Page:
Early in our marriage, my wife and I were discerning where we wanted to live. At the time we lived in an apartment on the outskirts of Phoenix, AZ. As time went on, we sensed God calling us to move downtown. We wanted to move specifically into a poor, multi-ethnic community where we could connect with people who were far from God. Little did we know where we would land.
In my own journey, I’ve have learned and am still learning some things about discerning God’s voice from other voices. I want to share with you some of what I’ve learned in the hope that in the quiet, you can better hear God’s voice too.
Making decisions with God
Borrowing from St. Ignatius (1491-1556), I have adapted the process he used to discern God’s will when making decisions. This is a process you can use personally or apply to help others. Gina and I applied many of these steps when we were discerning God’s plan for our move from the suburbs into the inner city.
1. State the problem
When you can clearly and succinctly state a problem, it’s already partially solved. Take time here to thoroughly understand the problem so you can concisely articulate it. A clearly understood problem is a problem 80% solved.
2. Unpack options
You will almost always have at least two options, if not more. Understand each one and its implications so that you can make an informed decision. The energy you put here will be well spent and will pay dividends later.
3. Pray for inner freedom
For Ignatius, “inner freedom” meant “indifference” to the outcome. Not ambivalence, but earnestly desiring God’s will, whatever it may be. Once His will was discerned, he would be wholly committed to leaning in and following through.
4. Do you need any other information to make a decision?
To gather all relevant information needed to make a prayerful decision is an important next step. What do you sense Jesus wants you to know in order to make a prayerful decision? The answer to this question will direct you down a path that might lead you to an unexpected outcome.
5. Pray for inner freedom – again
This can’t be overstated. The goal is to begin at a place of indifference and arrive at a place of acceptance. It’s easy to slide back and forth from a human place to a spiritual place.
6. List advantages & disadvantages
Surprisingly, I’ve overlooked this step more times than I care to admit. A simple list of the pros and cons can reveal the wisest choice. Make certain you have taken ample time to slow down, pray, and reflect on this step.
7. Evaluate the advantages and disadvantages
Now – compare and reflect on the advantages and disadvantages of the options before you. I would encourage you to think through opportunities and threats when making big decisions. This can clarify nuances you may not have considered.
8. Test your reasoning with your imagination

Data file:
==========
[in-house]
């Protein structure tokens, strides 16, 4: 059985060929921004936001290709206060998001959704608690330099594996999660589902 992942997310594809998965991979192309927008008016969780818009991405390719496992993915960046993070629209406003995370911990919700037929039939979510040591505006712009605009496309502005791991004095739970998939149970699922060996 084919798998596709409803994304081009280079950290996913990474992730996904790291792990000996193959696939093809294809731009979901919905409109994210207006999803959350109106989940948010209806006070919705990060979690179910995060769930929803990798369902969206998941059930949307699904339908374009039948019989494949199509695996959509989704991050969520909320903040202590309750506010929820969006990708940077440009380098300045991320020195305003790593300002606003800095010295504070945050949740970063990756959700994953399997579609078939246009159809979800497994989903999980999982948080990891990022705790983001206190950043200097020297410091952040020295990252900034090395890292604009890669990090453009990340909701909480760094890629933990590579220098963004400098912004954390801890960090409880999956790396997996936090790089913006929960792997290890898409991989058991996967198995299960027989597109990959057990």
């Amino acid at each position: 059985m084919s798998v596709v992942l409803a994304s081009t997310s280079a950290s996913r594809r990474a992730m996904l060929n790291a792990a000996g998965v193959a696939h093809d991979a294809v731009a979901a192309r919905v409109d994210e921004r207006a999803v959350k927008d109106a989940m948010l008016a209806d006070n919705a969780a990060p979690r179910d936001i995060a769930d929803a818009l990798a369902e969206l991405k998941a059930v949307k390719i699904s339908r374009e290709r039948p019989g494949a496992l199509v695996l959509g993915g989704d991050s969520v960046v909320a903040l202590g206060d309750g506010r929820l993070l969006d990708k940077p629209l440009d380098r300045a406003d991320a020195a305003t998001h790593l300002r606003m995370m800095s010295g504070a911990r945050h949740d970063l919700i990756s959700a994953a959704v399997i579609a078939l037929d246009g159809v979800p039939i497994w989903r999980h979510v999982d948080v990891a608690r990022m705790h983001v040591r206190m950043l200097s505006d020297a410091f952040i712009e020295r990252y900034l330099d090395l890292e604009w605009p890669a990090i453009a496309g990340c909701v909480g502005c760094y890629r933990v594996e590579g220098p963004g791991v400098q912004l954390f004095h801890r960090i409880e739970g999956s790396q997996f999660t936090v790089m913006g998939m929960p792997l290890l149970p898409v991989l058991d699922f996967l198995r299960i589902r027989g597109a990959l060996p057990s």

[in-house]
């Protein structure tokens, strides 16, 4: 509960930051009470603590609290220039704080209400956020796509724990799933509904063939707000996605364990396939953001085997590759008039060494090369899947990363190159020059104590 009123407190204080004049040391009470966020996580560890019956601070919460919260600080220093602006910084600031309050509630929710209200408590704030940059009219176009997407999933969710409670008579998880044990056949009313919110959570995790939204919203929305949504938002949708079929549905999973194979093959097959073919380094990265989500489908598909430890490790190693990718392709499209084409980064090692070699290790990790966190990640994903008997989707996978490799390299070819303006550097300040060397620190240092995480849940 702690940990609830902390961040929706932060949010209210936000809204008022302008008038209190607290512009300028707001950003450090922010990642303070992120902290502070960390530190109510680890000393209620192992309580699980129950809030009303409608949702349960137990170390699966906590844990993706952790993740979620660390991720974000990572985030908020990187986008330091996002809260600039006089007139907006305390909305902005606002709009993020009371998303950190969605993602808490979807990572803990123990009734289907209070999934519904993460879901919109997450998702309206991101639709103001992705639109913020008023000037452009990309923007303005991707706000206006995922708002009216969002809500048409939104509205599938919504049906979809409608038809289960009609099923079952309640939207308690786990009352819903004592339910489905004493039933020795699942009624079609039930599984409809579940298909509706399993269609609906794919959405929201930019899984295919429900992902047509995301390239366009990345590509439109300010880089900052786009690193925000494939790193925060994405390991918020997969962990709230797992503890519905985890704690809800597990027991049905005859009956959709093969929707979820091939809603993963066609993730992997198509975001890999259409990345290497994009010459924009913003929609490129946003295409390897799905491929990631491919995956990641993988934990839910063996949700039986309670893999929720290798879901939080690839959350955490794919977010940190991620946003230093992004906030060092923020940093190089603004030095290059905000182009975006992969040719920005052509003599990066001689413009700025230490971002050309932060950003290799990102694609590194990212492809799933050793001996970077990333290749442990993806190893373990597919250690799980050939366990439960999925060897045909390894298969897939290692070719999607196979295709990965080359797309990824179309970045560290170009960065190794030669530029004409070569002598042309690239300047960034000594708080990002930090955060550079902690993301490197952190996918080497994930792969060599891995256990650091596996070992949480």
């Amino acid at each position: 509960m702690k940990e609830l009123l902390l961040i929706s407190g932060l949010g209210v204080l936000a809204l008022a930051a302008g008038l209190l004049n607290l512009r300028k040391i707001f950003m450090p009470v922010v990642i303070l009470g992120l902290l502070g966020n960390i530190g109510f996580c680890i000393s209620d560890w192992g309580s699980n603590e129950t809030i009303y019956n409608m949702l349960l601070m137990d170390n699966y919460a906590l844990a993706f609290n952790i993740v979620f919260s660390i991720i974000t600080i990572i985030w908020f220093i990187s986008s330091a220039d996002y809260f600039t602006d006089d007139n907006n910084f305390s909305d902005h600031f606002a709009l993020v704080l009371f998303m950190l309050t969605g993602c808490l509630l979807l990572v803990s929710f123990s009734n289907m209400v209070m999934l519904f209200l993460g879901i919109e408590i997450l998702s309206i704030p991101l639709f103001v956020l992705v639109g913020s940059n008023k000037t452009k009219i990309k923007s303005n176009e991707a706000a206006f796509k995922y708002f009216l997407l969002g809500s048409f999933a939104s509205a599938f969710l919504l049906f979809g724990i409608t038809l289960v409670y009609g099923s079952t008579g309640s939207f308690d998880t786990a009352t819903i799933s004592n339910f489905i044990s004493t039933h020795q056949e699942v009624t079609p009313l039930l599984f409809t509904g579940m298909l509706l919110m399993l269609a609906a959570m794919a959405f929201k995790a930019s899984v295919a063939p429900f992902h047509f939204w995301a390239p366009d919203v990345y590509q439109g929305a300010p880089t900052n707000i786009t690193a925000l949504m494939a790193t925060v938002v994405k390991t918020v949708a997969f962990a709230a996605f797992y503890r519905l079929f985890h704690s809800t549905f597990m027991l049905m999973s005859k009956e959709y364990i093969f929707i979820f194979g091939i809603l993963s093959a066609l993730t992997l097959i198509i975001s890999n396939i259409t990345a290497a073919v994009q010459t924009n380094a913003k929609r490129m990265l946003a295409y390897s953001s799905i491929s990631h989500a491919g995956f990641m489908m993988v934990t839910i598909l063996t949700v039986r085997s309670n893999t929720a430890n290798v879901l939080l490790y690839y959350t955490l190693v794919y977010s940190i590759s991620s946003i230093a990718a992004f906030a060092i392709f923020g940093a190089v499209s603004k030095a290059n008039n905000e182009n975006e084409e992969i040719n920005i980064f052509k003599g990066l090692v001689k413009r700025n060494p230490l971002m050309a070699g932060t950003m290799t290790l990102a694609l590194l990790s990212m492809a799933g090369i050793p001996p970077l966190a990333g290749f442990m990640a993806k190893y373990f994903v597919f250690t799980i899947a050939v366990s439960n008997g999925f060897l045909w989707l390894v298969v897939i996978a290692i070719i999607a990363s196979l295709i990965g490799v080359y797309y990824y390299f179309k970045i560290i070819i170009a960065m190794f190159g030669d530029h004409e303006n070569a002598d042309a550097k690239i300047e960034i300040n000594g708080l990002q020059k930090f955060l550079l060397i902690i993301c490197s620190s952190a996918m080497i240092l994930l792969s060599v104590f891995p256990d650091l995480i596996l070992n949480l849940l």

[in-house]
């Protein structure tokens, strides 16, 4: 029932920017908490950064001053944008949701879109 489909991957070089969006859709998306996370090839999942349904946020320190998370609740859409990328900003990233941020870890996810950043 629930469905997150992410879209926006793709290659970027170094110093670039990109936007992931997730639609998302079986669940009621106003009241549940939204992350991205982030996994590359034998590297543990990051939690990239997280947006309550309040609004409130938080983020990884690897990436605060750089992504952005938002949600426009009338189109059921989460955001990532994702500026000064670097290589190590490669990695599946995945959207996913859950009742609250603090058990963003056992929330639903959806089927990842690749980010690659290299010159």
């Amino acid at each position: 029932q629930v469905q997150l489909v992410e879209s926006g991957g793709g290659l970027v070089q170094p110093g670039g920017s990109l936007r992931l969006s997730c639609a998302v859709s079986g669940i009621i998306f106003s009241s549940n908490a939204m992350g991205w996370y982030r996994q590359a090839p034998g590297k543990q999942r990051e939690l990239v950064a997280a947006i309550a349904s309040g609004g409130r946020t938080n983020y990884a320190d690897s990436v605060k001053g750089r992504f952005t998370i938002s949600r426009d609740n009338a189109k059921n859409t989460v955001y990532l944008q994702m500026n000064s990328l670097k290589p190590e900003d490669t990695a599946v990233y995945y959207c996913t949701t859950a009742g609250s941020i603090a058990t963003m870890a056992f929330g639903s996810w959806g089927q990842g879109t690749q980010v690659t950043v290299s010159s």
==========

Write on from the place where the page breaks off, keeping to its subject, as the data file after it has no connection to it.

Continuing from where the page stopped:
Ignatius engaged his imagination in the Spiritual Exercises using the Gospels in particular. Engage scripture and allow yourself to imagine that you’re in the scene with Jesus. Ask Him, “What do you have to say about this? Then ask yourself, “What was that like?”
This is where I am still learning. Use your imagination to project where you will be 3, 6, 9, and 12 months down the road with each option. What sensations are you experiencing physically, mentally, emotionally, spiritually, and in your “gut”? Check in with your body: what do you sense is going on?
9. Make a tentative decision
In a way, this is testing the water before you finalize your decision. You can apply different tools to help you at this juncture. One tool I use is called the Objective Prioritization Process. Simply take your options and compare them against one other. For example, if you have four options, number each one and “match” all the various combinations (such as 1v2, 1v3, 1v4 and so on). Then choose which option you prefer under each and total the number of 1s, 2s, 3s and 4s. You will then have your top choice(s).
10. Confirm the decision
Decisions can be confirmed in a number of ways. Individually, you might need to sit with the decision for a season to determine how it feels and whether it makes sense. You might want feedback from trusted friends. Or you might simply move on once you affirm this is the direction you want to take.
11. Make your decision even if you aren’t certain about it
When I choose to make a decision I like to think I’ve made it prayerfully based on the information I had in the moment. Situations do change; but when I do my due diligence I can be sure the Holy Spirit has also done His.
Gina and I employed much of this process in discerning where we would move. Eventually, we landed in a townhouse in the middle of an immigrant community. People from all over the globe would settle there as a means to establish some stability in their lives with the hope of moving up and out. Over the 12 years we lived there, we started our family and found wonderful opportunities to see God work.
Discerning God’s will using a prayerful process made it possible for us to recall why we had moved there, especially during tumultuous seasons.
Barnabas Ministry Training
In ministry, pastors are often consulted to help people make decisions. A good practice is to refrain from suggesting a right answer and instead walk people through a similar decision making process as above. Even better would be to equip a team of people to come alongside others to help them navigate life and faith! Barnabas Ministry Training is a turn-key kit to help you train coaches for ministry. Learn more HERE.